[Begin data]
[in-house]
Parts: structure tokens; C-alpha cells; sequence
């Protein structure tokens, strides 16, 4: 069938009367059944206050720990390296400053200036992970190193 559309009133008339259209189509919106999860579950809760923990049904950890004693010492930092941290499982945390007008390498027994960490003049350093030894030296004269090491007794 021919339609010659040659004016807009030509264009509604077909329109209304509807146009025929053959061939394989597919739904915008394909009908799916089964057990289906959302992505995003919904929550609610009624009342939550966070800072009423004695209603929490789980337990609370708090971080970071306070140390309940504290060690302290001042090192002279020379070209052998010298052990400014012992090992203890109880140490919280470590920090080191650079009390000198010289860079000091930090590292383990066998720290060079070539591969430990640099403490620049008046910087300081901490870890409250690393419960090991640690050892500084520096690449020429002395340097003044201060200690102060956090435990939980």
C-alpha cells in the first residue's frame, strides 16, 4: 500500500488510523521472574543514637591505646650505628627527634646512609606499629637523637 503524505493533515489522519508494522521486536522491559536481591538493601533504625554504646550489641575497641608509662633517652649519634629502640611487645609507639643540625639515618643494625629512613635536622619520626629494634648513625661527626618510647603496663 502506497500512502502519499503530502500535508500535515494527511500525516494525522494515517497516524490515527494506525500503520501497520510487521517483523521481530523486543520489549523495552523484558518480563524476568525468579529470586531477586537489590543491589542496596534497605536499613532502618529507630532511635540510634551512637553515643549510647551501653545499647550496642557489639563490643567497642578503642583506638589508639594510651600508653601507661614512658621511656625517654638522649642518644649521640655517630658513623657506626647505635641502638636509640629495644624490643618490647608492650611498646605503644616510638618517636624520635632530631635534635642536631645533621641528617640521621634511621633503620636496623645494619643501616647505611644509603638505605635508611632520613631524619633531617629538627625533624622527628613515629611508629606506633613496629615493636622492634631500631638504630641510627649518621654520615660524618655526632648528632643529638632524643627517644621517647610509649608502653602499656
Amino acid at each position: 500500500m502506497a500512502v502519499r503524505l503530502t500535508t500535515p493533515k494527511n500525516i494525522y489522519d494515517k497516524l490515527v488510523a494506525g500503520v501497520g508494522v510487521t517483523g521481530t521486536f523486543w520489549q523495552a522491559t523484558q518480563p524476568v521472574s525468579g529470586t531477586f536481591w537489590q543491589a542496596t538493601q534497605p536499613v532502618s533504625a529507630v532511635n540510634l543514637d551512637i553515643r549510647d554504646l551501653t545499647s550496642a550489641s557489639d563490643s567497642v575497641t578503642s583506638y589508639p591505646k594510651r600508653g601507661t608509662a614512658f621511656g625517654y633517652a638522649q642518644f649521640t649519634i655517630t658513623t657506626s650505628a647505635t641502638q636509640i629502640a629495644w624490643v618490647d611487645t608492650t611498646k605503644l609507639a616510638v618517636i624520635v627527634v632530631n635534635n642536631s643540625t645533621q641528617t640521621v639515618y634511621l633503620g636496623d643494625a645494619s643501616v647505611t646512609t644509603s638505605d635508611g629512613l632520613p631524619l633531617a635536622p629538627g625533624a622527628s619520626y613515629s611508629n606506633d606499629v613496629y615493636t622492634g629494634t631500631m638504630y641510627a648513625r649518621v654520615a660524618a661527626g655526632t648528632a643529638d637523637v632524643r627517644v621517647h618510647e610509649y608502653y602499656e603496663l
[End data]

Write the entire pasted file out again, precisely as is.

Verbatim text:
[in-house]
Parts: structure tokens; C-alpha cells; sequence
């Protein structure tokens, strides 16, 4: 069938009367059944206050720990390296400053200036992970190193 559309009133008339259209189509919106999860579950809760923990049904950890004693010492930092941290499982945390007008390498027994960490003049350093030894030296004269090491007794 021919339609010659040659004016807009030509264009509604077909329109209304509807146009025929053959061939394989597919739904915008394909009908799916089964057990289906959302992505995003919904929550609610009624009342939550966070800072009423004695209603929490789980337990609370708090971080970071306070140390309940504290060690302290001042090192002279020379070209052998010298052990400014012992090992203890109880140490919280470590920090080191650079009390000198010289860079000091930090590292383990066998720290060079070539591969430990640099403490620049008046910087300081901490870890409250690393419960090991640690050892500084520096690449020429002395340097003044201060200690102060956090435990939980």
C-alpha cells in the first residue's frame, strides 16, 4: 500500500488510523521472574543514637591505646650505628627527634646512609606499629637523637 503524505493533515489522519508494522521486536522491559536481591538493601533504625554504646550489641575497641608509662633517652649519634629502640611487645609507639643540625639515618643494625629512613635536622619520626629494634648513625661527626618510647603496663 502506497500512502502519499503530502500535508500535515494527511500525516494525522494515517497516524490515527494506525500503520501497520510487521517483523521481530523486543520489549523495552523484558518480563524476568525468579529470586531477586537489590543491589542496596534497605536499613532502618529507630532511635540510634551512637553515643549510647551501653545499647550496642557489639563490643567497642578503642583506638589508639594510651600508653601507661614512658621511656625517654638522649642518644649521640655517630658513623657506626647505635641502638636509640629495644624490643618490647608492650611498646605503644616510638618517636624520635632530631635534635642536631645533621641528617640521621634511621633503620636496623645494619643501616647505611644509603638505605635508611632520613631524619633531617629538627625533624622527628613515629611508629606506633613496629615493636622492634631500631638504630641510627649518621654520615660524618655526632648528632643529638632524643627517644621517647610509649608502653602499656
Amino acid at each position: 500500500m502506497a500512502v502519499r503524505l503530502t500535508t500535515p493533515k494527511n500525516i494525522y489522519d494515517k497516524l490515527v488510523a494506525g500503520v501497520g508494522v510487521t517483523g521481530t521486536f523486543w520489549q523495552a522491559t523484558q518480563p524476568v521472574s525468579g529470586t531477586f536481591w537489590q543491589a542496596t538493601q534497605p536499613v532502618s533504625a529507630v532511635n540510634l543514637d551512637i553515643r549510647d554504646l551501653t545499647s550496642a550489641s557489639d563490643s567497642v575497641t578503642s583506638y589508639p591505646k594510651r600508653g601507661t608509662a614512658f621511656g625517654y633517652a638522649q642518644f649521640t649519634i655517630t658513623t657506626s650505628a647505635t641502638q636509640i629502640a629495644w624490643v618490647d611487645t608492650t611498646k605503644l609507639a616510638v618517636i624520635v627527634v632530631n635534635n642536631s643540625t645533621q641528617t640521621v639515618y634511621l633503620g636496623d643494625a645494619s643501616v647505611t646512609t644509603s638505605d635508611g629512613l632520613p631524619l633531617a635536622p629538627g625533624a622527628s619520626y613515629s611508629n606506633d606499629v613496629y615493636t622492634g629494634t631500631m638504630y641510627a648513625r649518621v654520615a660524618a661527626g655526632t648528632a643529638d637523637v632524643r627517644v621517647h618510647e610509649y608502653y602499656e603496663l